Making sense of this glut of data and intelligence, is the Threatmetrix® Dynamic Decision Platform®. It uses machine learning models to leverage the information collected and build complex models that can reliably predict and detect the probability of activity being a complex scam in action, based on similar past behaviour.
To date, we’ve had considerable success with our banking partners. In just one example, we used this technology to help a tier one UK banking client to detect 50% of scams for around a 0.05% review rate on payments.
Yet scams are constantly evolving and so, therefore must businesses too. As we continue to learn more about the modus operandi of scams, we can develop smart new technology that turns the scammers’ own techniques against them.
Two recent and exciting examples of this are the Active Call Detection feature available within ThreatMetrix, and our Two-Party Payment Model.
The genesis of both solutions came from us working closely with our tier one UK banking clients to drill down and fully understand the anatomy of these scams. In doing so we found over two thirds (69%) of RAT Scams – where a victim is duped into downloading a remote access tool to allow the scammers to take control of the victim’s device – includes the fraudster being on the phone to the target during the online session, guiding them through the process of making a payment. Similarly, we found one in four (26%) APP scams involves the victim being on a live phone call with a fraudster.
From there, it was a relatively short leap to harness live call detection software to indicate when a phone call is in progress during an online bank transfer – thereby providing another key piece of market-leading intelligence that, considered alongside other data points, can be used to help accurately assess the riskiness of a payment, as it happens.
In a similar fashion, the Two-Party Payment Model capitalises on the fact that every APP scam requires the stolen money to be transferred from the victim to another account within the global banking system. Leveraging the globally networked intelligence of our ThreatMetrix solution, the Two Party Payment model is designed to ensure there’s nowhere for the fraudsters to hide their illicit funds – real-time account beneficiary and sender risk assessments give a reliable measure of the likelihood that the bank account the victim’s funds are heading for is owned or controlled by scammers to receive fraudulent funds.
Suddenly, these insights, layered on top of the additional data points and analytics from the Digital Identity Network and Behavioural Biometrics, we start to build up a sophisticated picture of potential fraud: the user is on a live call on their mobile phone, typing slightly hastily, making a high value transfer to a newly set up payment beneficiary associated with a target account that is receiving multiple high value payments from similarly unrelated accounts. In isolation, these behaviours might be innocent, but together they create a compelling argument for suspicion. Of course, this still might not be fraud, but this type of insight allows an organisation to be very targeted in determining the riskiness of the payment.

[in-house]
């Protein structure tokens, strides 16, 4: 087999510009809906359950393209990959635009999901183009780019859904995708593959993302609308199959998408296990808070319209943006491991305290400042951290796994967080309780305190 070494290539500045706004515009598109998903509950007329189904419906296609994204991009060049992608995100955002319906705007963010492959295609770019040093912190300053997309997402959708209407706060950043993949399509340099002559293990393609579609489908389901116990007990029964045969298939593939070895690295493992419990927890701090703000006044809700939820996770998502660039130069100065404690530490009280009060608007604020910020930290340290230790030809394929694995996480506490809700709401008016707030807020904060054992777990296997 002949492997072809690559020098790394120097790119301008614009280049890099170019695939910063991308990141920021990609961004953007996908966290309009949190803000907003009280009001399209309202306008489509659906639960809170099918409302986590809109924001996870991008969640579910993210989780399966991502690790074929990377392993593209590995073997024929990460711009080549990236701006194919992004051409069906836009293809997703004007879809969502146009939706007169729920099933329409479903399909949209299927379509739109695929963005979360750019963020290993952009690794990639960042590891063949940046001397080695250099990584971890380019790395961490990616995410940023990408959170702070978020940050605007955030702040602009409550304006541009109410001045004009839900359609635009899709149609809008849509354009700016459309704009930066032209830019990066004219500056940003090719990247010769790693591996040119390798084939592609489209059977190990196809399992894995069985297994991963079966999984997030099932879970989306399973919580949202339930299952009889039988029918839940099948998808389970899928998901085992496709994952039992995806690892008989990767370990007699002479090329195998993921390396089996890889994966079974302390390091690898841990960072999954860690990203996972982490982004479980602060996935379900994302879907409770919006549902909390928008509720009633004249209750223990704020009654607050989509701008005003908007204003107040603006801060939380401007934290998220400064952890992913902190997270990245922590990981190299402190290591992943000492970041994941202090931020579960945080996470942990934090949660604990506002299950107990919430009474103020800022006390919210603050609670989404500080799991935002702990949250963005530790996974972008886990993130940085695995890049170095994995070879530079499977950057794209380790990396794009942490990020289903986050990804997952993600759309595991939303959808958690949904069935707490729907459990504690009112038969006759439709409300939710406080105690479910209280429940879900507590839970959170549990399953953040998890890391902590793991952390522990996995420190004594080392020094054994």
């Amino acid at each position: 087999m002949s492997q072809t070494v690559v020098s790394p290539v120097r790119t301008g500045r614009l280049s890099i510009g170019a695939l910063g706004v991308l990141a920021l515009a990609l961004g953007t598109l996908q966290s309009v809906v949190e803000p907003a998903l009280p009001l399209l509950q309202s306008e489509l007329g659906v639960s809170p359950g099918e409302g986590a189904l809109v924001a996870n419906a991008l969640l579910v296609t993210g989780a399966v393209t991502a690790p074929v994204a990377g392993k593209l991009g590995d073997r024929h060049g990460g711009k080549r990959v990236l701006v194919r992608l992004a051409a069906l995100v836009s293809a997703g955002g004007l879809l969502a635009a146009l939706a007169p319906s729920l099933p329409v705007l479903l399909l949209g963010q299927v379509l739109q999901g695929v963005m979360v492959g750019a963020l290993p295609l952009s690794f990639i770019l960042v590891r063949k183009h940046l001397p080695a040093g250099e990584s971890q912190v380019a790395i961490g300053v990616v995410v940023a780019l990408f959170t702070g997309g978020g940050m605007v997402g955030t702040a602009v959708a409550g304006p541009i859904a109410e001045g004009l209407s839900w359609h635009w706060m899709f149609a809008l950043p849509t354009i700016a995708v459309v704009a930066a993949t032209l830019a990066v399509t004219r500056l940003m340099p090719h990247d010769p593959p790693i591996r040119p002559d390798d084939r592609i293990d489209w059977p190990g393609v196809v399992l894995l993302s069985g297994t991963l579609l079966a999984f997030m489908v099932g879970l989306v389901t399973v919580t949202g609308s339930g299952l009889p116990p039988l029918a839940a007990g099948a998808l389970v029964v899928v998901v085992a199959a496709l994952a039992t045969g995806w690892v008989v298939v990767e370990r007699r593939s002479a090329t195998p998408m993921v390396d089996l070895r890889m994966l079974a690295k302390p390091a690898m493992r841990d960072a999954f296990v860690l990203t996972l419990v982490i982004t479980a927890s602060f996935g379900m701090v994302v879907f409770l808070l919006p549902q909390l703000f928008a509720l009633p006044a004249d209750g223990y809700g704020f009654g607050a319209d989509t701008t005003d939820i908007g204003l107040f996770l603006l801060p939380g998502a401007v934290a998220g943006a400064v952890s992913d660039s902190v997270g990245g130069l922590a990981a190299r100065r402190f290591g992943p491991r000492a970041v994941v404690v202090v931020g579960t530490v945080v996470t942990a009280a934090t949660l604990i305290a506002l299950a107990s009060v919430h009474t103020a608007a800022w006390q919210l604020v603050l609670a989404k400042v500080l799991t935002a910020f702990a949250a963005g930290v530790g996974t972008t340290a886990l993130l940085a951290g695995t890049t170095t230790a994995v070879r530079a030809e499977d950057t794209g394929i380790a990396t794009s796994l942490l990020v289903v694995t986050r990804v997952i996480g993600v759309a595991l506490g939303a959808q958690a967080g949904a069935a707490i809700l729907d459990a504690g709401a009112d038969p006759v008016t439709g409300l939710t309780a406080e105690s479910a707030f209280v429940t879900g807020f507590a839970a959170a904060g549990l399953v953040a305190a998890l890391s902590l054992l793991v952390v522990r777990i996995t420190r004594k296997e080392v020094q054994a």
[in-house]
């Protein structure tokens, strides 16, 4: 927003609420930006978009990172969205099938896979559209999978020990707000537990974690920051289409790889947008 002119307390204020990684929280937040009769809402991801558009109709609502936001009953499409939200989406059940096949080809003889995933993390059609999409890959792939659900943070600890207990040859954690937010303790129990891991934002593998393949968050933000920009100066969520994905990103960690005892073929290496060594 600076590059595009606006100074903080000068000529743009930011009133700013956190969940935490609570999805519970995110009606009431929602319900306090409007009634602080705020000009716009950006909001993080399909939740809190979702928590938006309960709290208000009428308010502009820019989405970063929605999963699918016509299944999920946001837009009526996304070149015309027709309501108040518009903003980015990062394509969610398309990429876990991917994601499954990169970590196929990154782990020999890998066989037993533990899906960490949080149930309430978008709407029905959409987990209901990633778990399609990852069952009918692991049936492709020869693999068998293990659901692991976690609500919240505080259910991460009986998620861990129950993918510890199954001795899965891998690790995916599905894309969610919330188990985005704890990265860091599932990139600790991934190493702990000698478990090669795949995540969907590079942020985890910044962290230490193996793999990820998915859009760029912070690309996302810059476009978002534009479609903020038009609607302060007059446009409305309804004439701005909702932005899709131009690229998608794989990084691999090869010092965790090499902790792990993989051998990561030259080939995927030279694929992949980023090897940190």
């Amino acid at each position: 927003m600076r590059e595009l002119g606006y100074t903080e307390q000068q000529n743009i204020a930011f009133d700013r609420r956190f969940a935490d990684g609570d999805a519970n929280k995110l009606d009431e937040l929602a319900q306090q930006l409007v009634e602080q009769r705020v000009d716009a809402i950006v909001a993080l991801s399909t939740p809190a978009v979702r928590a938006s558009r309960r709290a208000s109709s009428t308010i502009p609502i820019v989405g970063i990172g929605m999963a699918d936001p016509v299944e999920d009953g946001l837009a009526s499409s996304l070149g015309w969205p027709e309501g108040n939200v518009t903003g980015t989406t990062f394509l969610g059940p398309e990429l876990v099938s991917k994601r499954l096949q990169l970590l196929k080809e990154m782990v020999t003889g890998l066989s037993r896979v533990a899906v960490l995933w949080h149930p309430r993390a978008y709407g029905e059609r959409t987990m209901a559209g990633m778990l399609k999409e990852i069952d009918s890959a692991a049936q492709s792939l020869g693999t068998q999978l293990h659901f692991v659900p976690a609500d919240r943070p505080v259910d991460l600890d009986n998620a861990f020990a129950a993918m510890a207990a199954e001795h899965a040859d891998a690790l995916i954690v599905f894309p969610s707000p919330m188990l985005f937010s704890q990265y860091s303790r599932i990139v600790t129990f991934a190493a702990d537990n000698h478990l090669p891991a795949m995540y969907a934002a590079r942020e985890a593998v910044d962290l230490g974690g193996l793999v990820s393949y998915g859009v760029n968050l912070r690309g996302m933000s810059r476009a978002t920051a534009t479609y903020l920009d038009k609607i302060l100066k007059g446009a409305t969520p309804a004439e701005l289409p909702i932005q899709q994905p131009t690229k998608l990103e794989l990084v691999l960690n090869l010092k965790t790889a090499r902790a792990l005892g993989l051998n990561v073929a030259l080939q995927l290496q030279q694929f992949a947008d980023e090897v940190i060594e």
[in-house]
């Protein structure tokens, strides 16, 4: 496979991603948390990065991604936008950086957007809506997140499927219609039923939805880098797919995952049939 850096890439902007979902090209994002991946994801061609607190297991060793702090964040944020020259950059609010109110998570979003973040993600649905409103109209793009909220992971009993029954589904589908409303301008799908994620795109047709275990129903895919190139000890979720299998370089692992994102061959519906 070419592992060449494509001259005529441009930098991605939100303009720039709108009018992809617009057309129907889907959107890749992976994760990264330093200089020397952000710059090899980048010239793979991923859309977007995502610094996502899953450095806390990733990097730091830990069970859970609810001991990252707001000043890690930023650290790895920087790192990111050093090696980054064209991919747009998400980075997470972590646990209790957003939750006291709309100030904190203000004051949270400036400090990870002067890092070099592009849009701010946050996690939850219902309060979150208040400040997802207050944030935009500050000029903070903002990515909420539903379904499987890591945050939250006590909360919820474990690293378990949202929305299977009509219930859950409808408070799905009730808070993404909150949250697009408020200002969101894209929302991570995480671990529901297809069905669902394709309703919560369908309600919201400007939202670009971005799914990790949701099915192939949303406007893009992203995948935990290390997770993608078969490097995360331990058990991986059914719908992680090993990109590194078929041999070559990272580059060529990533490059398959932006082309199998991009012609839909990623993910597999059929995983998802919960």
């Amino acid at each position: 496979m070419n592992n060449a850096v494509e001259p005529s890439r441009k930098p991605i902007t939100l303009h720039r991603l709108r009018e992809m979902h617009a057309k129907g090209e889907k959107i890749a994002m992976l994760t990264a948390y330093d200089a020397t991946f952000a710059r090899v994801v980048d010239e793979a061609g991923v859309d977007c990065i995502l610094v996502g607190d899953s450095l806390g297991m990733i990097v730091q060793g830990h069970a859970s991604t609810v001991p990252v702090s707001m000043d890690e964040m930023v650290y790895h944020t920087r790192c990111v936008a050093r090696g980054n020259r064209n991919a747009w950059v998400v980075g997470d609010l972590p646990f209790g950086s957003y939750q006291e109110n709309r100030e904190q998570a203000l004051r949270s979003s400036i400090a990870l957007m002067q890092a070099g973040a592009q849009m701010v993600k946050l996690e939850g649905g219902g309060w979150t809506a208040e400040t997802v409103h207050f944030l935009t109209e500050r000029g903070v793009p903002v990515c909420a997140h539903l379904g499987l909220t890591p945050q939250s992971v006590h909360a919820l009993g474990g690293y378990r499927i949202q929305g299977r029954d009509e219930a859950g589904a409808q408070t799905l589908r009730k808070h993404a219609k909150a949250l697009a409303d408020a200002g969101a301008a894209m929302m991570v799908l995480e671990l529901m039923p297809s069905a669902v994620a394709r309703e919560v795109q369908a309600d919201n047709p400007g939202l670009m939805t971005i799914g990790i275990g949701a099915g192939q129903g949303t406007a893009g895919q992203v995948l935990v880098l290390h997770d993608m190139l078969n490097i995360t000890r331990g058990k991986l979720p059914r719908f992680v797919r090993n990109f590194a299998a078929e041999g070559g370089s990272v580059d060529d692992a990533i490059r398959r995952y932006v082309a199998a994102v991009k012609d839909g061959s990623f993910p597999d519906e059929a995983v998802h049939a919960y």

Indeed, in trials, we found that combining live call and suspicious bank account intelligence with a host of other fraud detection factors, significantly improved scam detection rates by 120%. We also saw false positive rates more than halve. Work is ongoing, but these early results are highly encouraging.
In fraud detection, information is power. The more relevant intelligence we can feed into anti-fraud technology the better it will become at successfully identifying and preventing scams in action. Understanding fraudsters’ actions is also key. Far from being lone operators, fraudsters mostly work in organised networks and fighting them therefore requires the financial sector to act like a network too – sharing intelligence like sender and beneficiary risk assessment to ensure that ultimately, the fraudsters have nowhere to turn.
Combining additional, relevant sources of intelligence such as live call data and beneficiary account information, with a host of other device and location intelligence has already proven to be exceptionally beneficial. The goal is to give banks higher confidence to be able to stop payments and protect their customers from both the financial loss and emotional distress associated with this malicious type of fraud.